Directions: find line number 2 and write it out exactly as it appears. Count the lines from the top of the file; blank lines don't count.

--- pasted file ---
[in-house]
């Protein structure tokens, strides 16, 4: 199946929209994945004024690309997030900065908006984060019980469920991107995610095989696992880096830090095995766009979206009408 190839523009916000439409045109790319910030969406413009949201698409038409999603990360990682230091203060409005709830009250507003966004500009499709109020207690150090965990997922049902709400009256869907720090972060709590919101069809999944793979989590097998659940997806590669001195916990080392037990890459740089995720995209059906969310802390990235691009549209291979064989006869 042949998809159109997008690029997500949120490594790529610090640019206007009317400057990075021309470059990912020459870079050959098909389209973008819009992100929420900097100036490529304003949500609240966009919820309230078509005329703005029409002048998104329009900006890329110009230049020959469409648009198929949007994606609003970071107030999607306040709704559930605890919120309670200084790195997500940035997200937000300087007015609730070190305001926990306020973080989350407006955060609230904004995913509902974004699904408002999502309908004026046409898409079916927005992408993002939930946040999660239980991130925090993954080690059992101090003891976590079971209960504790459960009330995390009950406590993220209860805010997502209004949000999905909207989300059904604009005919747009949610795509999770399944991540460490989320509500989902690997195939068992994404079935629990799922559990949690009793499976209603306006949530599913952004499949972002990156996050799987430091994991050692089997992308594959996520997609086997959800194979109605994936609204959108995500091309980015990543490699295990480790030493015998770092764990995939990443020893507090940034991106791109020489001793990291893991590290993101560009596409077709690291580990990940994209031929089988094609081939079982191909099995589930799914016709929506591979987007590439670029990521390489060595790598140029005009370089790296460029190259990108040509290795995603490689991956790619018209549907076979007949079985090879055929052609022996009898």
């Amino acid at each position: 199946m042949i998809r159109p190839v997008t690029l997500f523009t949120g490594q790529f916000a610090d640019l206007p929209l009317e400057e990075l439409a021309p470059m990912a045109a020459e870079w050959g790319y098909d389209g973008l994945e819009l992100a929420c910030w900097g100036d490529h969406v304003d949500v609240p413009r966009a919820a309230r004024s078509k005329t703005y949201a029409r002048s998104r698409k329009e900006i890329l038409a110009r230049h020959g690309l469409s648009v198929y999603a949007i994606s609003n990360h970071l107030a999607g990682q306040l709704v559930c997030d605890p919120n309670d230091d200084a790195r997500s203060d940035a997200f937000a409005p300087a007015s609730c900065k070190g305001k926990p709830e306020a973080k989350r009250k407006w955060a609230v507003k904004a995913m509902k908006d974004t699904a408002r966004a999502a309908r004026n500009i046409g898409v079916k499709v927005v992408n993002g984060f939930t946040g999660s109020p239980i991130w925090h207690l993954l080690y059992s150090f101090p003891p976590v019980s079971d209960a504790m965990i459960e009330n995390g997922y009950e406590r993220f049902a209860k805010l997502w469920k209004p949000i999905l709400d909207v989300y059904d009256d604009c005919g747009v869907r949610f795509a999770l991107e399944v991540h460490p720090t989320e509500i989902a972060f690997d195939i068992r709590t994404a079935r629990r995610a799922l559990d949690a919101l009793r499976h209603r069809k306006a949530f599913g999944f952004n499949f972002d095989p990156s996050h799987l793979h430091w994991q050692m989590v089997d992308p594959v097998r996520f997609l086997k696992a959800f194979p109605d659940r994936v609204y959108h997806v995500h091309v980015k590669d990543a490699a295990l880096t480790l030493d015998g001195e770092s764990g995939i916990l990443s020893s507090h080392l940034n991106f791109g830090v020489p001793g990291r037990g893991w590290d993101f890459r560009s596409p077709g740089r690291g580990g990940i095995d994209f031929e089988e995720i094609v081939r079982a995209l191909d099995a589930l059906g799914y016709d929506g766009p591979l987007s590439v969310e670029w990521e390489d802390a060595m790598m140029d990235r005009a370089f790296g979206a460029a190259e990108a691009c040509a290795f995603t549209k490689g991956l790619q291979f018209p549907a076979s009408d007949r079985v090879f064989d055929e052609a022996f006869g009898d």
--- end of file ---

């Protein structure tokens, strides 16, 4: 199946929209994945004024690309997030900065908006984060019980469920991107995610095989696992880096830090095995766009979206009408 190839523009916000439409045109790319910030969406413009949201698409038409999603990360990682230091203060409005709830009250507003966004500009499709109020207690150090965990997922049902709400009256869907720090972060709590919101069809999944793979989590097998659940997806590669001195916990080392037990890459740089995720995209059906969310802390990235691009549209291979064989006869 042949998809159109997008690029997500949120490594790529610090640019206007009317400057990075021309470059990912020459870079050959098909389209973008819009992100929420900097100036490529304003949500609240966009919820309230078509005329703005029409002048998104329009900006890329110009230049020959469409648009198929949007994606609003970071107030999607306040709704559930605890919120309670200084790195997500940035997200937000300087007015609730070190305001926990306020973080989350407006955060609230904004995913509902974004699904408002999502309908004026046409898409079916927005992408993002939930946040999660239980991130925090993954080690059992101090003891976590079971209960504790459960009330995390009950406590993220209860805010997502209004949000999905909207989300059904604009005919747009949610795509999770399944991540460490989320509500989902690997195939068992994404079935629990799922559990949690009793499976209603306006949530599913952004499949972002990156996050799987430091994991050692089997992308594959996520997609086997959800194979109605994936609204959108995500091309980015990543490699295990480790030493015998770092764990995939990443020893507090940034991106791109020489001793990291893991590290993101560009596409077709690291580990990940994209031929089988094609081939079982191909099995589930799914016709929506591979987007590439670029990521390489060595790598140029005009370089790296460029190259990108040509290795995603490689991956790619018209549907076979007949079985090879055929052609022996009898």